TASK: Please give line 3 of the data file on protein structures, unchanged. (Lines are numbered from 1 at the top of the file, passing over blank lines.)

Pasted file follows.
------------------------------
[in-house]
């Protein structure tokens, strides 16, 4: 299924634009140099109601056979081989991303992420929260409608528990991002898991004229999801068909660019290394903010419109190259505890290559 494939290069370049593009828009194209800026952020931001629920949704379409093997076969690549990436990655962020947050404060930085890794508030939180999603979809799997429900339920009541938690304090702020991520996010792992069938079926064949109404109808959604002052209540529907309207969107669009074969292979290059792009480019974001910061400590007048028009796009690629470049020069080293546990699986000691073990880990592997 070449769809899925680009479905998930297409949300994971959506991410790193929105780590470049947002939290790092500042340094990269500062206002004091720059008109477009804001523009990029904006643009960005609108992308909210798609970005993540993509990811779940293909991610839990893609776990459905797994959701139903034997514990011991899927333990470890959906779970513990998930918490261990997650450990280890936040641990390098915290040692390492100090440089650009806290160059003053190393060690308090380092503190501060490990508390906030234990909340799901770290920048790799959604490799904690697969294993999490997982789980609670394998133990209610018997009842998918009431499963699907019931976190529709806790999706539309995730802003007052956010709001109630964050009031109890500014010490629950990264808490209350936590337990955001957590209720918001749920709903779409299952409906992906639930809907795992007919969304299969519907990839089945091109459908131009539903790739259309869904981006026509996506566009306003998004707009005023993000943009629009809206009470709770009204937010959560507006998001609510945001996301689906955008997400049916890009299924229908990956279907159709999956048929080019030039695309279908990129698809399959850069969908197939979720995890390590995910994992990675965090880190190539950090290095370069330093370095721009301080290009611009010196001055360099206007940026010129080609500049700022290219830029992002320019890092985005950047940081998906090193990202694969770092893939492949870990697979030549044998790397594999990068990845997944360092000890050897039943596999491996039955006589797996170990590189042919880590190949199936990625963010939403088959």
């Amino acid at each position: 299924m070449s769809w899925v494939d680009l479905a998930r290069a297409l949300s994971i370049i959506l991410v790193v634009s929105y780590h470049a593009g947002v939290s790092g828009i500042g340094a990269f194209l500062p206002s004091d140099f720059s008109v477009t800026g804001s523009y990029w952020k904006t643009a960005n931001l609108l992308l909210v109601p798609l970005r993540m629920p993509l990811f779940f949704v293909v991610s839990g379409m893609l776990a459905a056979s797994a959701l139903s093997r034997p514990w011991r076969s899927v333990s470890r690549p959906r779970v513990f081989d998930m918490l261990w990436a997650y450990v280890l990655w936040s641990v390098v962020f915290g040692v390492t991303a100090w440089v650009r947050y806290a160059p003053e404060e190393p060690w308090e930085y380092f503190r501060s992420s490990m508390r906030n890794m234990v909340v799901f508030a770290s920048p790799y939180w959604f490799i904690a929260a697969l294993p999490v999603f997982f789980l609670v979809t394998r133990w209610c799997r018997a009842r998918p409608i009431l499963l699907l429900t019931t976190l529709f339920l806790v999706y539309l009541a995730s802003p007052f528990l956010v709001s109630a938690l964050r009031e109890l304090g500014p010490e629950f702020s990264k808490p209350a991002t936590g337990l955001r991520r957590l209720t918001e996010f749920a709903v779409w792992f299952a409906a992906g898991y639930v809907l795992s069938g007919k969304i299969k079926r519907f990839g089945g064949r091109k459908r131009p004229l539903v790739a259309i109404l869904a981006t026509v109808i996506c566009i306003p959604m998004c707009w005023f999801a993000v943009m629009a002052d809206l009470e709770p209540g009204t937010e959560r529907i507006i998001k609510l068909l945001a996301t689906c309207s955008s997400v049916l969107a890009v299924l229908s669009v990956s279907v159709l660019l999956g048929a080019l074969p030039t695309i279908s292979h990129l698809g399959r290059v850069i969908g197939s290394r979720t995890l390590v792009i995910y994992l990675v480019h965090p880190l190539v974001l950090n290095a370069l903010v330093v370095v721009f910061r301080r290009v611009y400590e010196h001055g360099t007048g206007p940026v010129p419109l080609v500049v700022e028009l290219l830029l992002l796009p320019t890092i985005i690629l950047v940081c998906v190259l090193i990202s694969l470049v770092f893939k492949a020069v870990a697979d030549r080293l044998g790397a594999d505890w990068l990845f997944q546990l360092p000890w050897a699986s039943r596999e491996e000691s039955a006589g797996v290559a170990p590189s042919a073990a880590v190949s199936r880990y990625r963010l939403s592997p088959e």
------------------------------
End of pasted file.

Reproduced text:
């Amino acid at each position: 299924m070449s769809w899925v494939d680009l479905a998930r290069a297409l949300s994971i370049i959506l991410v790193v634009s929105y780590h470049a593009g947002v939290s790092g828009i500042g340094a990269f194209l500062p206002s004091d140099f720059s008109v477009t800026g804001s523009y990029w952020k904006t643009a960005n931001l609108l992308l909210v109601p798609l970005r993540m629920p993509l990811f779940f949704v293909v991610s839990g379409m893609l776990a459905a056979s797994a959701l139903s093997r034997p514990w011991r076969s899927v333990s470890r690549p959906r779970v513990f081989d998930m918490l261990w990436a997650y450990v280890l990655w936040s641990v390098v962020f915290g040692v390492t991303a100090w440089v650009r947050y806290a160059p003053e404060e190393p060690w308090e930085y380092f503190r501060s992420s490990m508390r906030n890794m234990v909340v799901f508030a770290s920048p790799y939180w959604f490799i904690a929260a697969l294993p999490v999603f997982f789980l609670v979809t394998r133990w209610c799997r018997a009842r998918p409608i009431l499963l699907l429900t019931t976190l529709f339920l806790v999706y539309l009541a995730s802003p007052f528990l956010v709001s109630a938690l964050r009031e109890l304090g500014p010490e629950f702020s990264k808490p209350a991002t936590g337990l955001r991520r957590l209720t918001e996010f749920a709903v779409w792992f299952a409906a992906g898991y639930v809907l795992s069938g007919k969304i299969k079926r519907f990839g089945g064949r091109k459908r131009p004229l539903v790739a259309i109404l869904a981006t026509v109808i996506c566009i306003p959604m998004c707009w005023f999801a993000v943009m629009a002052d809206l009470e709770p209540g009204t937010e959560r529907i507006i998001k609510l068909l945001a996301t689906c309207s955008s997400v049916l969107a890009v299924l229908s669009v990956s279907v159709l660019l999956g048929a080019l074969p030039t695309i279908s292979h990129l698809g399959r290059v850069i969908g197939s290394r979720t995890l390590v792009i995910y994992l990675v480019h965090p880190l190539v974001l950090n290095a370069l903010v330093v370095v721009f910061r301080r290009v611009y400590e010196h001055g360099t007048g206007p940026v010129p419109l080609v500049v700022e028009l290219l830029l992002l796009p320019t890092i985005i690629l950047v940081c998906v190259l090193i990202s694969l470049v770092f893939k492949a020069v870990a697979d030549r080293l044998g790397a594999d505890w990068l990845f997944q546990l360092p000890w050897a699986s039943r596999e491996e000691s039955a006589g797996v290559a170990p590189s042919a073990a880590v190949s199936r880990y990625r963010l939403s592997p088959e």